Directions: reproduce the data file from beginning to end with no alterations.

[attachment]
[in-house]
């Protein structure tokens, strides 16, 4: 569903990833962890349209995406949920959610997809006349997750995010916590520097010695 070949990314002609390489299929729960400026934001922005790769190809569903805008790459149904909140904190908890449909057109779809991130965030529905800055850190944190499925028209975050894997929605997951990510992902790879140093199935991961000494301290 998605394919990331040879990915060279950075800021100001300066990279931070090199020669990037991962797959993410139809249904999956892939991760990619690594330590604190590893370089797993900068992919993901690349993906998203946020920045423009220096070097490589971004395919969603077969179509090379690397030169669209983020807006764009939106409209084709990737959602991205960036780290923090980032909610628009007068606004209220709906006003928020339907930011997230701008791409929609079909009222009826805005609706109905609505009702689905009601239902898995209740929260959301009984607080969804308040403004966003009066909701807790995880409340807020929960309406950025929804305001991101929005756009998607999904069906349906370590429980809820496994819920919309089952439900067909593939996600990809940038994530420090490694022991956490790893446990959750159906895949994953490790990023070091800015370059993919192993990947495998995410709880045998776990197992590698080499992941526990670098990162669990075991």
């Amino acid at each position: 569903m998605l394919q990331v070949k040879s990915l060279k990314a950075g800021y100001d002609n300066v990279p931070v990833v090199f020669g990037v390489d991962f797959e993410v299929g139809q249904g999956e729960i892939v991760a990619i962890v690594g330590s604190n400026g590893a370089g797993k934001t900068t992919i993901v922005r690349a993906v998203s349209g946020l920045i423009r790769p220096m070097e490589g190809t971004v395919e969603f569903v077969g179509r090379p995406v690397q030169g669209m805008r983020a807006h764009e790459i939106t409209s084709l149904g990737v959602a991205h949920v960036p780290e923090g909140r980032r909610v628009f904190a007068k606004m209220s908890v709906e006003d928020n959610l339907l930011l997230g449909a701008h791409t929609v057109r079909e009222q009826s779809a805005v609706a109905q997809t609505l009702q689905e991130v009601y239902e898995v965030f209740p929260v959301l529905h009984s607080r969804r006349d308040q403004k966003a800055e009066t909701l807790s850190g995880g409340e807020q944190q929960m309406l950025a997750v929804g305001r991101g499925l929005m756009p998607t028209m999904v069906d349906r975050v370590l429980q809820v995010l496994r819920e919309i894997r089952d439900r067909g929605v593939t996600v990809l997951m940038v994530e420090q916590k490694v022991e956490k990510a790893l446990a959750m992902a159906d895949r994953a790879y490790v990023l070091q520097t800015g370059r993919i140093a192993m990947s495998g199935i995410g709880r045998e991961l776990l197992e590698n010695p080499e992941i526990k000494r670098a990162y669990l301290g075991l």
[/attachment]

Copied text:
[in-house]
């Protein structure tokens, strides 16, 4: 569903990833962890349209995406949920959610997809006349997750995010916590520097010695 070949990314002609390489299929729960400026934001922005790769190809569903805008790459149904909140904190908890449909057109779809991130965030529905800055850190944190499925028209975050894997929605997951990510992902790879140093199935991961000494301290 998605394919990331040879990915060279950075800021100001300066990279931070090199020669990037991962797959993410139809249904999956892939991760990619690594330590604190590893370089797993900068992919993901690349993906998203946020920045423009220096070097490589971004395919969603077969179509090379690397030169669209983020807006764009939106409209084709990737959602991205960036780290923090980032909610628009007068606004209220709906006003928020339907930011997230701008791409929609079909009222009826805005609706109905609505009702689905009601239902898995209740929260959301009984607080969804308040403004966003009066909701807790995880409340807020929960309406950025929804305001991101929005756009998607999904069906349906370590429980809820496994819920919309089952439900067909593939996600990809940038994530420090490694022991956490790893446990959750159906895949994953490790990023070091800015370059993919192993990947495998995410709880045998776990197992590698080499992941526990670098990162669990075991």
């Amino acid at each position: 569903m998605l394919q990331v070949k040879s990915l060279k990314a950075g800021y100001d002609n300066v990279p931070v990833v090199f020669g990037v390489d991962f797959e993410v299929g139809q249904g999956e729960i892939v991760a990619i962890v690594g330590s604190n400026g590893a370089g797993k934001t900068t992919i993901v922005r690349a993906v998203s349209g946020l920045i423009r790769p220096m070097e490589g190809t971004v395919e969603f569903v077969g179509r090379p995406v690397q030169g669209m805008r983020a807006h764009e790459i939106t409209s084709l149904g990737v959602a991205h949920v960036p780290e923090g909140r980032r909610v628009f904190a007068k606004m209220s908890v709906e006003d928020n959610l339907l930011l997230g449909a701008h791409t929609v057109r079909e009222q009826s779809a805005v609706a109905q997809t609505l009702q689905e991130v009601y239902e898995v965030f209740p929260v959301l529905h009984s607080r969804r006349d308040q403004k966003a800055e009066t909701l807790s850190g995880g409340e807020q944190q929960m309406l950025a997750v929804g305001r991101g499925l929005m756009p998607t028209m999904v069906d349906r975050v370590l429980q809820v995010l496994r819920e919309i894997r089952d439900r067909g929605v593939t996600v990809l997951m940038v994530e420090q916590k490694v022991e956490k990510a790893l446990a959750m992902a159906d895949r994953a790879y490790v990023l070091q520097t800015g370059r993919i140093a192993m990947s495998g199935i995410g709880r045998e991961l776990l197992e590698n010695p080499e992941i526990k000494r670098a990162y669990l301290g075991l």